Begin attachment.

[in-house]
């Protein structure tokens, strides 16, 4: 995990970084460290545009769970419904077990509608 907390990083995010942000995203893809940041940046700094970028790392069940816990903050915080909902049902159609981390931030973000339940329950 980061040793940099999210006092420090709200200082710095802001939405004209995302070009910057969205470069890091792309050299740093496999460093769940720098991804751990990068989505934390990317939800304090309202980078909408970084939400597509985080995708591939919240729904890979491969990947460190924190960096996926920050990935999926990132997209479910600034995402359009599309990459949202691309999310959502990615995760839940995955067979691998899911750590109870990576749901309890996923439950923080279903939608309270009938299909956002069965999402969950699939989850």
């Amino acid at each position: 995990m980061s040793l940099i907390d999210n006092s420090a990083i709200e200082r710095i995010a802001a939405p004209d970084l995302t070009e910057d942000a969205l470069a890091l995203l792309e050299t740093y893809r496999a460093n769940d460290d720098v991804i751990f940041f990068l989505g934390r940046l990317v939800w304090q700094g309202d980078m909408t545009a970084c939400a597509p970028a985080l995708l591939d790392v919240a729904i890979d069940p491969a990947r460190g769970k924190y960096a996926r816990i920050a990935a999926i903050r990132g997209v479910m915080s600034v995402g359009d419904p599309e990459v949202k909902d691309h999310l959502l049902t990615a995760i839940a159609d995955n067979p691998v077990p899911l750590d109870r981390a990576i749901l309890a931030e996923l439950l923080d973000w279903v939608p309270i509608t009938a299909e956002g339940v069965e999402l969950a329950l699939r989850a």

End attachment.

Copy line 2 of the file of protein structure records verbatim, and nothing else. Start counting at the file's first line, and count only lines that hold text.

């Protein structure tokens, strides 16, 4: 995990970084460290545009769970419904077990509608 907390990083995010942000995203893809940041940046700094970028790392069940816990903050915080909902049902159609981390931030973000339940329950 980061040793940099999210006092420090709200200082710095802001939405004209995302070009910057969205470069890091792309050299740093496999460093769940720098991804751990990068989505934390990317939800304090309202980078909408970084939400597509985080995708591939919240729904890979491969990947460190924190960096996926920050990935999926990132997209479910600034995402359009599309990459949202691309999310959502990615995760839940995955067979691998899911750590109870990576749901309890996923439950923080279903939608309270009938299909956002069965999402969950699939989850």